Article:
In a taped recording, Al-Qaeda commander in Afghanistan, Mustafa Abu al-Yazid, has taunted India over the “humiliation” caused by the Mumbai massacre and threatened “many more such attacks” by sending suicide bombers from “all over the Muslim world” if India dares to retaliate against Pakistan. As if this was not enough, as this issue went “to press,” the Pakistani government concluded an agreement with the Taliban to effectively give them control of the Swat tribal region and complete freedom to install their 7th century code of morality and justice.


The most diplomatic pressure exercised by the United States has so far prevented warfare from beginning again and secured a formal lip-service condemnation of Lashkar-e-Taiba and Jaish-e-Muhammad and their being listed as “outlaw” groups by the Pakistani government in what must now be regarded as a purely ineffectual and hypocritical act of lip service.


More than ever before, local Kashmiris have come to realize that a militaristic Pakistan contemptuous of human rights and its support of terrorist groups, cannot replace the benefits they enjoy in India. Their position is in some respects similar to Israel’s Arabs but they are much less reluctant to speak out about the dangers they would face if “liberated” by their fellow Muslims. Even the prospect of an independent or “autonomous Kashmir” no longer has any appeal as it too would probably be easier to coerce by Pakistan. The assassination of former Prime Minister Benazir Bhutto by al-Qaeda linked terrorists (or other religiously inspired fanatics) and the recent Mumbai massacres with their random killing of civilians have only added more weight to the real fears that the rights Muslims enjoy in India would be under threat by inclusion in a Pakistan under Sharia law.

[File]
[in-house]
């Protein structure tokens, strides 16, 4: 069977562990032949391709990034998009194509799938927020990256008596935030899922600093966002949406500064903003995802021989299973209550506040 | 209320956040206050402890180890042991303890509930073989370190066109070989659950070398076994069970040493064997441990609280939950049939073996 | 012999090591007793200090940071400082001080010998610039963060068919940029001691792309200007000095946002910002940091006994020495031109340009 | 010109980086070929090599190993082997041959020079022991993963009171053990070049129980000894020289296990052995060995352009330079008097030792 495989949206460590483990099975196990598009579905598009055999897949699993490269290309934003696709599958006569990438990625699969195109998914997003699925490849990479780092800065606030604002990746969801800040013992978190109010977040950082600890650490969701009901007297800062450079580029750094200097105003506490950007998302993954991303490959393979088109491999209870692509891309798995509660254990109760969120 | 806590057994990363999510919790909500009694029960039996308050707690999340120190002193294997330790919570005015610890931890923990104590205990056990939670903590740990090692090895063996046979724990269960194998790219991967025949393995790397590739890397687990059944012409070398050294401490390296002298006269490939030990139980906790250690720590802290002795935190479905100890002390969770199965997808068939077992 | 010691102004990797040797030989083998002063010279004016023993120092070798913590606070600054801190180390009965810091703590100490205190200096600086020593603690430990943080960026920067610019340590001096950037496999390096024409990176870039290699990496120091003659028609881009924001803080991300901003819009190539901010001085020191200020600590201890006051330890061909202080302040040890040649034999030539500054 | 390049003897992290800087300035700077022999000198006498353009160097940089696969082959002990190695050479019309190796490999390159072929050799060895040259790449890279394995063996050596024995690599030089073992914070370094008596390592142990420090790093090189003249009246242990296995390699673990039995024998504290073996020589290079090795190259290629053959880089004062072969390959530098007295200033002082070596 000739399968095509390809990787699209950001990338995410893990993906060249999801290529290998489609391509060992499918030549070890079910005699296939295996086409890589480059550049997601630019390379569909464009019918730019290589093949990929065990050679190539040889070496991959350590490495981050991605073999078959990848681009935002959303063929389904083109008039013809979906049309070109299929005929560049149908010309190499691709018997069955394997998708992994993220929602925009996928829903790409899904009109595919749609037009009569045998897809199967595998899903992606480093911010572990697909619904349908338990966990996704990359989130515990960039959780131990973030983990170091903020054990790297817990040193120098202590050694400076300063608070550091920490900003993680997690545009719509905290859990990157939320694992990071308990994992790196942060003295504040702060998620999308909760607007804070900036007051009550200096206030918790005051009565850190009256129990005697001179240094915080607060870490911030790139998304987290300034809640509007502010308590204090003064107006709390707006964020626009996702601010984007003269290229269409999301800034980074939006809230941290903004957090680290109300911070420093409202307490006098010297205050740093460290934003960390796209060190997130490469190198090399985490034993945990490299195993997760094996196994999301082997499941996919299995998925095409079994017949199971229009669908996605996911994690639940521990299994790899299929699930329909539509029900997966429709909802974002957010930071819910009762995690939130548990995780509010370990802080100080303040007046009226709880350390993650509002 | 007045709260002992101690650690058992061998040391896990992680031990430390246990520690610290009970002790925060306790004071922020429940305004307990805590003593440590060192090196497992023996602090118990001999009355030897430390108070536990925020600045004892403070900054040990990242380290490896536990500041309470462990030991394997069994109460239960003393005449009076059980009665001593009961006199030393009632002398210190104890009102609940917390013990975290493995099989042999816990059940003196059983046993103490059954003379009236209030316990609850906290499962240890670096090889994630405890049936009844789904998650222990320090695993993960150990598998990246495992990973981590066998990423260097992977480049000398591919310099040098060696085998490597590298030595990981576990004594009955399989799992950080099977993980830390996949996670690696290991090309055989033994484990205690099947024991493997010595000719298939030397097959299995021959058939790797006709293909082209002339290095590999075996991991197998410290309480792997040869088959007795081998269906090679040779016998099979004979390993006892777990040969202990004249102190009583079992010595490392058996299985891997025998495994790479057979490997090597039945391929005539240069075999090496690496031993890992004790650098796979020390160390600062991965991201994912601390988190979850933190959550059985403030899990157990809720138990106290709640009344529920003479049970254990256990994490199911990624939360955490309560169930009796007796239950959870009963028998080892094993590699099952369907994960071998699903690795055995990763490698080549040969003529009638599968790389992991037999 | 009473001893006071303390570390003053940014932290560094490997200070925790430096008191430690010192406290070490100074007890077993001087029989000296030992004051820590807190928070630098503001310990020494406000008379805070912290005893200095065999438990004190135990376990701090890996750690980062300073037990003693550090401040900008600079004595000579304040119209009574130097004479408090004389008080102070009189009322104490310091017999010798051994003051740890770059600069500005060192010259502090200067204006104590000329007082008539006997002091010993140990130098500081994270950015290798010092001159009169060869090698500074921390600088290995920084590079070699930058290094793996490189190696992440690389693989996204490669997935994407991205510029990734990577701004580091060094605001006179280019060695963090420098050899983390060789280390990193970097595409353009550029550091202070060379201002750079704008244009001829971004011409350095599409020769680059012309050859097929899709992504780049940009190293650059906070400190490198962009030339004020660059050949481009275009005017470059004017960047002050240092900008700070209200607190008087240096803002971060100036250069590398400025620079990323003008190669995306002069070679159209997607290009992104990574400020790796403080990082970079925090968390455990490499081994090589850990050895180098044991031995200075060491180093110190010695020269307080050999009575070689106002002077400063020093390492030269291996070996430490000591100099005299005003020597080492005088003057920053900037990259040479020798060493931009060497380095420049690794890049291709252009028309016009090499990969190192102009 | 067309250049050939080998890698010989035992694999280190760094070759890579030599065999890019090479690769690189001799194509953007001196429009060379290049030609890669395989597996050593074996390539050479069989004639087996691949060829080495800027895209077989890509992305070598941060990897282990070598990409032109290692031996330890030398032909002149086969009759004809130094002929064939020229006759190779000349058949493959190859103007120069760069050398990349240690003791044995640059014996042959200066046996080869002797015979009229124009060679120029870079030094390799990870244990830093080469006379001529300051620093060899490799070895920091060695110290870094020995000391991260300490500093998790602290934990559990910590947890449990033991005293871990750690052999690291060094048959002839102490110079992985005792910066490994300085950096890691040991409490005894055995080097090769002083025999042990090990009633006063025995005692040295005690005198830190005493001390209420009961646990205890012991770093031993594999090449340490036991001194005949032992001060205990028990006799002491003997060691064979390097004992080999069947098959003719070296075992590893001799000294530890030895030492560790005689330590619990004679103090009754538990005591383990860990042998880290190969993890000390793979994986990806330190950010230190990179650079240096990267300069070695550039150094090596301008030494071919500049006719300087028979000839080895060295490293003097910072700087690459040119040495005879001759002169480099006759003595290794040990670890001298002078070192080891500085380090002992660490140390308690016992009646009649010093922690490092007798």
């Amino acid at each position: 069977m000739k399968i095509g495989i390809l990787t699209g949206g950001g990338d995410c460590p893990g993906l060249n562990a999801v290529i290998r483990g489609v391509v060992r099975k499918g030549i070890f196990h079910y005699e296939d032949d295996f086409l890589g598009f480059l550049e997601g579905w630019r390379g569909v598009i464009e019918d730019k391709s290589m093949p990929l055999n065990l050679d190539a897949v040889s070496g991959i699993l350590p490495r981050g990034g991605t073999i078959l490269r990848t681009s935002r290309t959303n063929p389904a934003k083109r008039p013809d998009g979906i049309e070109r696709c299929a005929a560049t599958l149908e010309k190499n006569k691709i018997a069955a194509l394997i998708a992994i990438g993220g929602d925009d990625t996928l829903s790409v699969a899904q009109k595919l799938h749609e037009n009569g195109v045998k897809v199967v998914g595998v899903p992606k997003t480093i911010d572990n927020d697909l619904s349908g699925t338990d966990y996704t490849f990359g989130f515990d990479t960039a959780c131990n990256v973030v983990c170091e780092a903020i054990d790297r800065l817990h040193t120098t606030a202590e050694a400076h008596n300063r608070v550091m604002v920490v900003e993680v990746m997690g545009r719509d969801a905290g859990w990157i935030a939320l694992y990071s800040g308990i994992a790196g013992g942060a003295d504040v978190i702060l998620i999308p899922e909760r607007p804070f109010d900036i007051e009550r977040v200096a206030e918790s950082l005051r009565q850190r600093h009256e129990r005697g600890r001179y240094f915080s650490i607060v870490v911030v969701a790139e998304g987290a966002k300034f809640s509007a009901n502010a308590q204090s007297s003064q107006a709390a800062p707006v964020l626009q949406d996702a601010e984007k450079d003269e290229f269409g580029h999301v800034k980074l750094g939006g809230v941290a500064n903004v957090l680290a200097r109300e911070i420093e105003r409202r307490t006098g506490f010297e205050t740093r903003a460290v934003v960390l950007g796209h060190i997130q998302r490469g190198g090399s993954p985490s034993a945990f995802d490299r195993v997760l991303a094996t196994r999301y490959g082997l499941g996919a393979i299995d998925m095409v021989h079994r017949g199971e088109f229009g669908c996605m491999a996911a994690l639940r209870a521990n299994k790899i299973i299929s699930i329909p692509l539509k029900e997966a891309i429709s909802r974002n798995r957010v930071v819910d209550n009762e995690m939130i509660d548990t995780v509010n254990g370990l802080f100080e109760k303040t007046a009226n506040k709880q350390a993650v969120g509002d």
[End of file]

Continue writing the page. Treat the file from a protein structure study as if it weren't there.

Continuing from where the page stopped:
Both the partition of the Indian subcontinent and Palestine were unavoidable for the same reason – Muslim intransigence and the divine notion that the land they occupied, won by conquest, bloodshed and forced conversion had become part of the Dar-al-Islam – the Camp of Subjection and must not be allowed to revert to its former and rightful rulers who constituted the Dar-al-Harb, the Camp of War that must be fought. The truth of the 1947 partition is that the Muslims in India demanded it because they were unwilling to accept any kind of minority status. Had they accepted it, it is quite likely that today they would enjoy full equality in a secular democratic state without the fatalities, destruction, bloodshed and displacement of millions. There would be no “cancer” of perennial threat of war between two nuclear powers over the issue of Kashmir.


The truth of the 1948 partition in Palestine is that the Muslims rejected it totally and any possibility of living in peace alongside a tiny Jewish state. Instead they aided in the invasion of the country by the regular armies of six Arab states plunging their homeland into war and ending as defeated refugees. Had they accepted it, the great majority of Palestinian Arabs would today be enjoying the rights of their own independent homeland without the bloodshed of the last sixty years and a minority of them would be citizens of a much more secure, serene and tolerant Israel, untroubled by the threat of constant renewed warfare and terrorism.